PARIS - French spirits group Remy Cointreau said sales growth slowed sharply in the second quarter from a very strong first quarter, reflecting a weak economic climate in Europe but still robust demand in Asia and the United States for its premium cognac.
The maker of Remy Martin cognac, Cointreau liqueur and Mount Gay rum confirmed its goal for a significant improvement in earnings on Thursday but said it was continuing to monitor developments in a more uncertain environment in Europe.
In Asia-Pacific, Remy's top-selling region representing 60 per cent of the group's cognac sales, growth continued to be driven by premium bottles such as its Louis XIII cognac, which sells at an average price of 2,000 euros (S$3,200).
Asian demand for premium brands has helped shield luxury companies from the worst of the European slowdown, but with China on track for its slowest full year of growth since 1999, concerns are emerging, including over cognac sales.
The world's biggest spirits group, Diageo, said on Wednesday that a postponed duty free shipment and a weak South Korean market hampered quarterly trading in its Asia-Pacific region.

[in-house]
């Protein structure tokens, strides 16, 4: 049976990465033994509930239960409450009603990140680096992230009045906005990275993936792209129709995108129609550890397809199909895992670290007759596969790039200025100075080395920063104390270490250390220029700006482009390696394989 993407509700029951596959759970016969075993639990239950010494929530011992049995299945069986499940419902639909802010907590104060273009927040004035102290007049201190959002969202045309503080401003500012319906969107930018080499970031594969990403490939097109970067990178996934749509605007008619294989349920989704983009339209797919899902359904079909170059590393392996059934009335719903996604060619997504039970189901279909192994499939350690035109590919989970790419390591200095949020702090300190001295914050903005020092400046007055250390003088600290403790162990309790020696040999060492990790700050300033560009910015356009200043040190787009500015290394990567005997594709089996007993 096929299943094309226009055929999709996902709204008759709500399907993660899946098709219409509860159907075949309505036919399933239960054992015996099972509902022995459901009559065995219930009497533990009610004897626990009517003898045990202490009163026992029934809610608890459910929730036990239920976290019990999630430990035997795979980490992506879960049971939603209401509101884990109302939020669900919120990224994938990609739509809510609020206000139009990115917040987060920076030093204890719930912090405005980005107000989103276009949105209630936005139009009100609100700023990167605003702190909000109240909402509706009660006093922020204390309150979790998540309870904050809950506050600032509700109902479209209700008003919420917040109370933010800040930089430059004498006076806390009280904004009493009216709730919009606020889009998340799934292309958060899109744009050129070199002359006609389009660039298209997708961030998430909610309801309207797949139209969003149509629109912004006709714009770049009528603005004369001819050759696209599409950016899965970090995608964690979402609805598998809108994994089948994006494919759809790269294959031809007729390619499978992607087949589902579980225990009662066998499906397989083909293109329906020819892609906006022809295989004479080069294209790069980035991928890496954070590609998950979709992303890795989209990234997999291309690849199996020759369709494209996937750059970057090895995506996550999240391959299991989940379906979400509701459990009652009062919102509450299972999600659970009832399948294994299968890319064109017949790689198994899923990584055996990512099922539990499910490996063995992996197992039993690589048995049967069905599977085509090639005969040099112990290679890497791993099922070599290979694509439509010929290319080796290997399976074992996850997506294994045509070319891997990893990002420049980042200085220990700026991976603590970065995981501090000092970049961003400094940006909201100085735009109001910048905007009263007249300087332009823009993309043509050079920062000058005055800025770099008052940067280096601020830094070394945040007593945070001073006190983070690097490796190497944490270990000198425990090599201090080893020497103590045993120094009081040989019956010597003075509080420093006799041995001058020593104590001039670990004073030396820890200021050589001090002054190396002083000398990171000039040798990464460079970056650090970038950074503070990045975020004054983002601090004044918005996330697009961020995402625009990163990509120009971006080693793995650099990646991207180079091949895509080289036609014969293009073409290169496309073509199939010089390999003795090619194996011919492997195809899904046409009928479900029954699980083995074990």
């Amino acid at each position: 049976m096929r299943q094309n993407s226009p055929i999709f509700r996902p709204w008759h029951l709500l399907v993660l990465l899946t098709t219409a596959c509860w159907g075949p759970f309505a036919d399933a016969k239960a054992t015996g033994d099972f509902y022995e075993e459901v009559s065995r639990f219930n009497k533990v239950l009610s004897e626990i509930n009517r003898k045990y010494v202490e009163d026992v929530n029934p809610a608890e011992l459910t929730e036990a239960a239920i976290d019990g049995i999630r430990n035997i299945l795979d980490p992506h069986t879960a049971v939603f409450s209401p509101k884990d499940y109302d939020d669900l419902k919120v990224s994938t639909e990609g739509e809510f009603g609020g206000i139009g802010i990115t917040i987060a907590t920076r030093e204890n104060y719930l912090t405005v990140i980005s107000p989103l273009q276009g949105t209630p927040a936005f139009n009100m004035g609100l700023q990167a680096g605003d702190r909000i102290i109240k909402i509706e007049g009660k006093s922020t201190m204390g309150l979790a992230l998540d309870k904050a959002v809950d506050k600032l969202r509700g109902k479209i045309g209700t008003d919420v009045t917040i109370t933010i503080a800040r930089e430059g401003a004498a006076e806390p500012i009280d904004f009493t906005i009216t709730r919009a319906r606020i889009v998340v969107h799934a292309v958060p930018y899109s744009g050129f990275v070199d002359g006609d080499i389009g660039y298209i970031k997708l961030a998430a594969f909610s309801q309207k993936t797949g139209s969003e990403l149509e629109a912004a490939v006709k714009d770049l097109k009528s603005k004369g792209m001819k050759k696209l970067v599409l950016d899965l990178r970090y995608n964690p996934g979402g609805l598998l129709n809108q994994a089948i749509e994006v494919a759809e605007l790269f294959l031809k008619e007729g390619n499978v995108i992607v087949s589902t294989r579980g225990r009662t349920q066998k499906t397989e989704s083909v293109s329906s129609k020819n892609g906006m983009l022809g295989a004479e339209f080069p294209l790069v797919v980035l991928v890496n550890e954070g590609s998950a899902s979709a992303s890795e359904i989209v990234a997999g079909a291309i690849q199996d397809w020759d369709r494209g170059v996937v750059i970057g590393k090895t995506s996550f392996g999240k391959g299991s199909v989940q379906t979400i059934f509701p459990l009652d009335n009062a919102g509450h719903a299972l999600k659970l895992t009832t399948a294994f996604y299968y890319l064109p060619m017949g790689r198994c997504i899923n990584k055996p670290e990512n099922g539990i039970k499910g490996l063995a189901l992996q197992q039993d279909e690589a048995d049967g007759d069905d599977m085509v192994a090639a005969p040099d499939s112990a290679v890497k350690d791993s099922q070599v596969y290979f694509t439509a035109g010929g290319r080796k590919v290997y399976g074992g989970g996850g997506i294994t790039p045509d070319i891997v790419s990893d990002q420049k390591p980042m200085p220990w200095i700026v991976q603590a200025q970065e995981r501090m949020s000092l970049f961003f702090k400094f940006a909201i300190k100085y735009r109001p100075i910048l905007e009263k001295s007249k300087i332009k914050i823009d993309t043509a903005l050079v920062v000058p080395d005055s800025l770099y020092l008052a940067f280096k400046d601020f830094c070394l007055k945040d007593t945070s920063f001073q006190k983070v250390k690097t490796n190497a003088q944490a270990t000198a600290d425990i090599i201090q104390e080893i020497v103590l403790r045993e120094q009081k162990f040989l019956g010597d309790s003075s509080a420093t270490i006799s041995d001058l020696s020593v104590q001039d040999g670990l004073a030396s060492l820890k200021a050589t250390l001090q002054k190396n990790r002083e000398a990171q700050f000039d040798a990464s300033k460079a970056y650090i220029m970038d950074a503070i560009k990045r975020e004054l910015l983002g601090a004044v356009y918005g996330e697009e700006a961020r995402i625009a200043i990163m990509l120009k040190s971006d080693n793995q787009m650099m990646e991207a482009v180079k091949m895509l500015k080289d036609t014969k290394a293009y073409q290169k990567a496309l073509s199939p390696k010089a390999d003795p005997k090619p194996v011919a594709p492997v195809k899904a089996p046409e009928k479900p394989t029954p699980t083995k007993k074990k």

Remy, which has a market capitalisation of 4.4 billion euros, competes with Diageo and Pernod Ricard.
Remy said revenue rose to 324.1 million euros in the second quarter to Sept 30. Like-for-like sales growth was 5.3 per cent, with cognac sales rising 8 per cent.
This was below average expectations for 11.3 per cent like-for-like revenue growth in a Reuters poll of six analysts.
The slowdown had, however, been largely anticipated after Remy reported like-for-like sales growth of 24.4 per cent in the first quarter, with cognac sales rising 37.8 per cent, helped in part by restocking.
Remy Cointreau makes 38 per cent of overall sales in the buoyant Asia-Pacific region and 31 per cent in the US.
The group's liqueurs and spirits division posted a 0.4 per cent quarterly drop in organic revenue as sales of Metaxa liquor slowed, hit by the economic situation in Greece.
Remy Cointreau shares have gained 40 per cent this year, outperforming the European sector, which has added 18.8 per cent.